Clever and humorous name by the way.

Posted by Bingo on December 3, 2003 at 12:55 AM (PDT)

13

While microsoft as a company may have come first, more accurately, apple was the first company to actually mass produce the personal computer

they were also the first company to market and sell the GUI, which is what most people consider the true start of the computer revolution. 

However, because windows was being installed on IBM clones that cost as little as half of current macs, apple quickly lost market share.

Posted by Ross Boucher on December 3, 2003 at 3:29 PM (PDT)

14

“they were also the first company to market and sell the GUI”

Xerox was first.

Apple and Microsoft both paid Xerox a cool $1m in stock to take an advance tour of Xerox’s PARC facility and see some of the stuff they were working on, including the WIMP GUI.

After this they came up with Windows and the MacOS Finder - both derivations from the Xerox system.

There were other windowing systems extant in the early 1980s that predated both Microsoft and Apple. This is not surprising because the mouse and windows were both independently invented (and demonstrated) in the 1960s.

http://cne.gmu.edu/itcore/userinterface/GUIGI.html

The mouse was developed at Stanford Research Laboratory in 1965 as part of the NLS project to be a cheap replacement for light-pens, which had been used at least since 1954. Many of the current uses of the mouse were demonstrated by Doug Engelbart as part of NLS in a movie created in 1968. The mouse was then made famous as a practical input device by Xerox PARC in the 1970’s. It first appeared commercially as part of the Xerox Star (1981), the Three Rivers Computer Company’s PERQ (1981), the Apple Lisa (1982), and Apple Macintosh (1984).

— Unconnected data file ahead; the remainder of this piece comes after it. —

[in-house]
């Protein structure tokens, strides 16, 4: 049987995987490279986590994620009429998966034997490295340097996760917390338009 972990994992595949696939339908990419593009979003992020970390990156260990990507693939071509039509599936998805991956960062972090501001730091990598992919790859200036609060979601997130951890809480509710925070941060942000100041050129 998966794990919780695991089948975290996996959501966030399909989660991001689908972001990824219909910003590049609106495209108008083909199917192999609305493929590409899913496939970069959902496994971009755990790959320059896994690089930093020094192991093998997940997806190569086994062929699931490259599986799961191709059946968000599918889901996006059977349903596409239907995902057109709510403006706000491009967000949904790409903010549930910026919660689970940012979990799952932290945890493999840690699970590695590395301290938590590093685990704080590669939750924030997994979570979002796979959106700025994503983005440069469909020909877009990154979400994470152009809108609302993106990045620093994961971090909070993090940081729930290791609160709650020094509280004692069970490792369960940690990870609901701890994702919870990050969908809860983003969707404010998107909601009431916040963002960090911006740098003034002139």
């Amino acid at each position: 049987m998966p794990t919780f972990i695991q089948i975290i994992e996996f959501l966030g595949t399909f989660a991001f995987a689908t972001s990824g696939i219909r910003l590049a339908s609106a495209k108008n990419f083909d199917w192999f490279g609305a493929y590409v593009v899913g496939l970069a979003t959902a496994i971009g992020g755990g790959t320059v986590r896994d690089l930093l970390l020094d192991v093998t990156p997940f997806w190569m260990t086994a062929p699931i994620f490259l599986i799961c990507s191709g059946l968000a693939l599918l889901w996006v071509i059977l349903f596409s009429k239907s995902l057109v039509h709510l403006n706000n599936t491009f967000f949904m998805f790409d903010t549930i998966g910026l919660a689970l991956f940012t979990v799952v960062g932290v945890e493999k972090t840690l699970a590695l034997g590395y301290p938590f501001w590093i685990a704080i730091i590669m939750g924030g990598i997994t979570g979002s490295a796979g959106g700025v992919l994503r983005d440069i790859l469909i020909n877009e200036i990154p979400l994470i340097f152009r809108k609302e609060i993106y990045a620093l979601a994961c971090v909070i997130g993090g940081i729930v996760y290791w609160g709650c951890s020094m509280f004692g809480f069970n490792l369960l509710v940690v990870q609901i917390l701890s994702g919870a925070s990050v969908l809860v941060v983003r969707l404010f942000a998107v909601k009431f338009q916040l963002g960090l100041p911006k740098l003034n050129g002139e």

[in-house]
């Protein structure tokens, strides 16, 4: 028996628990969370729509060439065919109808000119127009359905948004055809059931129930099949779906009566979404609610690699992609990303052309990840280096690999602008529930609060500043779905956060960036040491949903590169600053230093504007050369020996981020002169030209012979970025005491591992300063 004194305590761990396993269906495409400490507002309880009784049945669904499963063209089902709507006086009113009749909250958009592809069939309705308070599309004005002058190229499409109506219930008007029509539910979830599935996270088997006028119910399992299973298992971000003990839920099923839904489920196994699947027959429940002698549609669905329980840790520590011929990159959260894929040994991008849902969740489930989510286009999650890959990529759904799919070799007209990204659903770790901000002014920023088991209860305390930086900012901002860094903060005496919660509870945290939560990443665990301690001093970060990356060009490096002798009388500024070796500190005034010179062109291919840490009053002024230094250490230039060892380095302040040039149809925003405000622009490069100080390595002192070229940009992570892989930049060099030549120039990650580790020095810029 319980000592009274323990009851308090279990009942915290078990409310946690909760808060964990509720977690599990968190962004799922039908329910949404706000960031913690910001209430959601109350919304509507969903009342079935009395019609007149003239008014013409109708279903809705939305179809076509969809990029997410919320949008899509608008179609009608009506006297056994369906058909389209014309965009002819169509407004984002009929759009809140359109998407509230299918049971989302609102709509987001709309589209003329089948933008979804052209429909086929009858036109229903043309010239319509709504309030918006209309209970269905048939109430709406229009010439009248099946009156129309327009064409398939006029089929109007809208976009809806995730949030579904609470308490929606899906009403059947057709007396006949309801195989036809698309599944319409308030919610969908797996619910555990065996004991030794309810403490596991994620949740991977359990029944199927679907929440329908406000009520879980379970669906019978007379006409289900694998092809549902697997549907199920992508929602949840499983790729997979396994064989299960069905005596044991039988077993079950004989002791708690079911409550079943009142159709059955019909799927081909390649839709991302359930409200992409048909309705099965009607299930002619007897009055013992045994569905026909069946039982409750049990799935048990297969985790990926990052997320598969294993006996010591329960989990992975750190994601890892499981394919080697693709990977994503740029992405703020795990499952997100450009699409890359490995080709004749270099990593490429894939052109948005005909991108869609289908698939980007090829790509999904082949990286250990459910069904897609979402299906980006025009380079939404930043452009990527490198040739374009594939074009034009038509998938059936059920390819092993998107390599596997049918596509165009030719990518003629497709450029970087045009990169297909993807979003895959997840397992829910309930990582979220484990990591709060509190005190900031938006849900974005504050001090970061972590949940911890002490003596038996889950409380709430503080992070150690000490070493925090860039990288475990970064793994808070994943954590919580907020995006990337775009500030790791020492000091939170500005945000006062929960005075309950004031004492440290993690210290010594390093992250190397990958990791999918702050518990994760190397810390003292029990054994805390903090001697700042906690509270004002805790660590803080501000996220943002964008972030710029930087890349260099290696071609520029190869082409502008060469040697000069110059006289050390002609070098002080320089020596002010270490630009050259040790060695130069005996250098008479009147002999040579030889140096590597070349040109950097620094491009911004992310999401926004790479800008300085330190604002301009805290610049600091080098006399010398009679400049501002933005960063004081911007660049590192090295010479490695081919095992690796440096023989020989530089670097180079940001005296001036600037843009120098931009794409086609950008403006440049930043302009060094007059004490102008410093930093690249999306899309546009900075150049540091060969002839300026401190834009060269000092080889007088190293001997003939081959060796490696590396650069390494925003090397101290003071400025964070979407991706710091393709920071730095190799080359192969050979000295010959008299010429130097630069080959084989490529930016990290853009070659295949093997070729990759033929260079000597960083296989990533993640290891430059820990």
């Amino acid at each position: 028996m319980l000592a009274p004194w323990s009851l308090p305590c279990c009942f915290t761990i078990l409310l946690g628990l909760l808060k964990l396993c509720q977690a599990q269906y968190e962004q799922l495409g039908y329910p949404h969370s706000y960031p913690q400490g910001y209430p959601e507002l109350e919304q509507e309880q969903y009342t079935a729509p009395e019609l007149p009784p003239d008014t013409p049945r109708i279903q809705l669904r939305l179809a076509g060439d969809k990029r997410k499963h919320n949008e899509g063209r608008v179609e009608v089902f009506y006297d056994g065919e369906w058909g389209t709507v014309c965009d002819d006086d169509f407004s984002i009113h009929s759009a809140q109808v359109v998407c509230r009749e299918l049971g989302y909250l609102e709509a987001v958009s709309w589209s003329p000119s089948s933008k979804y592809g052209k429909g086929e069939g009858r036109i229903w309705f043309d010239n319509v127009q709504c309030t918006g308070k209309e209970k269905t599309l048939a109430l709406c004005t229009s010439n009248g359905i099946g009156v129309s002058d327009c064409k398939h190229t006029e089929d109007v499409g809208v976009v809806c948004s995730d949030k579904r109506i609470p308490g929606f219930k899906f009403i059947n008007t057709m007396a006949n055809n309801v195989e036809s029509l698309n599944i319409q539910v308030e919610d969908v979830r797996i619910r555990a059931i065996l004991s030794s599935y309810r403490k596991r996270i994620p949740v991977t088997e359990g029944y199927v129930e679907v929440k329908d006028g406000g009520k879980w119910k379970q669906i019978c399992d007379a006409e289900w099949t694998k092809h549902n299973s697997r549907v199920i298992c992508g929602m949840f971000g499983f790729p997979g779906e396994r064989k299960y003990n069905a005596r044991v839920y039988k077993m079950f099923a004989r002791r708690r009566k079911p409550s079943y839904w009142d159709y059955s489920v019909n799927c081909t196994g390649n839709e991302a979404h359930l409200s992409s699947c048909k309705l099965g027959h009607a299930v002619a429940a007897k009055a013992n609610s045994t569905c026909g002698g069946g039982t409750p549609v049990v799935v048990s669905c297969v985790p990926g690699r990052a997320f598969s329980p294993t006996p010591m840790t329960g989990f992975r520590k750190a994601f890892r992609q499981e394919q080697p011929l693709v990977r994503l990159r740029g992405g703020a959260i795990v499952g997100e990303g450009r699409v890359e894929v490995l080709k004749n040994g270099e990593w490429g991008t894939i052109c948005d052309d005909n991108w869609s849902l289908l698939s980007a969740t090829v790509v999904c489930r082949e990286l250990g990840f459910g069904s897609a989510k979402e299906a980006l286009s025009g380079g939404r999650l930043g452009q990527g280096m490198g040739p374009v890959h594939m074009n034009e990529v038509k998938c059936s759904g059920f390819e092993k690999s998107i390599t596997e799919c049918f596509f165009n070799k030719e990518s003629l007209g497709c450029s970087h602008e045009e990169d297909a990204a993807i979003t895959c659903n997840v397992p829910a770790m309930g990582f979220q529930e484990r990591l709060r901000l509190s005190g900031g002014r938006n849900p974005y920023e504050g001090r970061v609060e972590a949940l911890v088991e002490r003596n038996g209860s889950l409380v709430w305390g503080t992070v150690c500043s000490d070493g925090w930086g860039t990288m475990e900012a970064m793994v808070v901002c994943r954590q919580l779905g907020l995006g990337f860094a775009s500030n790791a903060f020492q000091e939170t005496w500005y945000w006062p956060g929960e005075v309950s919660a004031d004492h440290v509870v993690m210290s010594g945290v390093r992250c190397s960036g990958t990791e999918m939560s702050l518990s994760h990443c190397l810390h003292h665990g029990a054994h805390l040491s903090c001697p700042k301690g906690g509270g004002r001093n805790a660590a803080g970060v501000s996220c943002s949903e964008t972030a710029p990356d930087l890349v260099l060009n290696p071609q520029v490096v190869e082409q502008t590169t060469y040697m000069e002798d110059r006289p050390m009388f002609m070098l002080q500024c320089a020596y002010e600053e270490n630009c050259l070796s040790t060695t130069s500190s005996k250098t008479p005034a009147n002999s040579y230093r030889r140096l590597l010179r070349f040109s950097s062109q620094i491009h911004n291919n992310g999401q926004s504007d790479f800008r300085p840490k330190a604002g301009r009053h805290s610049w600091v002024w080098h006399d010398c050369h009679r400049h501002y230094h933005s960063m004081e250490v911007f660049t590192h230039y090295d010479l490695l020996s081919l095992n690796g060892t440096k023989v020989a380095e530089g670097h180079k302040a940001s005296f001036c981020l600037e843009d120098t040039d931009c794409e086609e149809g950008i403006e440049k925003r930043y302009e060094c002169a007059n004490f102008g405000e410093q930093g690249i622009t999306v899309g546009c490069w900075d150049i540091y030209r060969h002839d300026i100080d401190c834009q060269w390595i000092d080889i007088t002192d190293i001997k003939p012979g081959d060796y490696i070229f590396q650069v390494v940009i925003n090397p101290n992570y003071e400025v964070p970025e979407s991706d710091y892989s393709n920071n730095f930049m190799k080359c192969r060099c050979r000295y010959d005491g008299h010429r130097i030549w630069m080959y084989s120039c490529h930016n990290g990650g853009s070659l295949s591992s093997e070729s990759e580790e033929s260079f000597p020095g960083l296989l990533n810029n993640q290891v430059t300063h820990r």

Posted by HistoryBuff on December 3, 2003 at 3:46 PM (PDT)

15

When you put your product in direct comparison with another product that has needs no introduction, you are already admitting that yours is less popular. This is certainly not smart marketing.

Not necessarily.  It depends on why your product is less popular.  If it’s less popular because it sux and everyone knows it then that’s one thing, but if it’s less popular b/c it’s new then that’s a whole nother ball game.  If the latter, then most likely few people have heard of it, know what it is, or what it does.  Associating it with the industry and social standard in an ad is the most clear and concise way to convey exactly that information, with the bonus that you can throw in the claim that yours does all that for 33% less.

Posted by Byron on December 4, 2003 at 1:58 PM (PDT)

16

I was pretty surprised that I had such a visceral reaction to the NYT article. I did think it was a cool article,but I wasn’t prepared for the realization that I can’t imagine life without my Ipod. The overall design and ease of usage have literally changed my life. It also made me realize that even though there are some things about Dell that I like,in the end,I wouldn’t trade for anything.  In fact, I realize that I’ve been so impressed by the thought and design that have gone into the Ipod,that the next computer I buy will be an Apple.
On the other hand, I was a little put off by Steve Job’s usual blithe arrogance,but he may know some things I don’t,so… I also really appreciated the whole back story of Apple. I was also pretty amused by the whole cloak and dagger aspect of the Cupertino plant,too,but that’s another story…

Posted by M. on December 7, 2003 at 7:52 AM (PDT)